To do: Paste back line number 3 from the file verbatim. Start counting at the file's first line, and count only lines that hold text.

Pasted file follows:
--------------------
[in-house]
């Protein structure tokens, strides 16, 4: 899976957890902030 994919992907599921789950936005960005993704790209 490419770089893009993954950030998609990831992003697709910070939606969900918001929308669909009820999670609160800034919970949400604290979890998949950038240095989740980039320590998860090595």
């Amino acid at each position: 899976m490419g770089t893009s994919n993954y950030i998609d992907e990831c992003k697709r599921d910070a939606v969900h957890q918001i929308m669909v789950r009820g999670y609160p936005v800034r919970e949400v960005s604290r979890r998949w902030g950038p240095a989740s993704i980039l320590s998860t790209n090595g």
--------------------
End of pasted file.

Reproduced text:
């Amino acid at each position: 899976m490419g770089t893009s994919n993954y950030i998609d992907e990831c992003k697709r599921d910070a939606v969900h957890q918001i929308m669909v789950r009820g999670y609160p936005v800034r919970e949400v960005s604290r979890r998949w902030g950038p240095a989740s993704i980039l320590s998860t790209n090595g």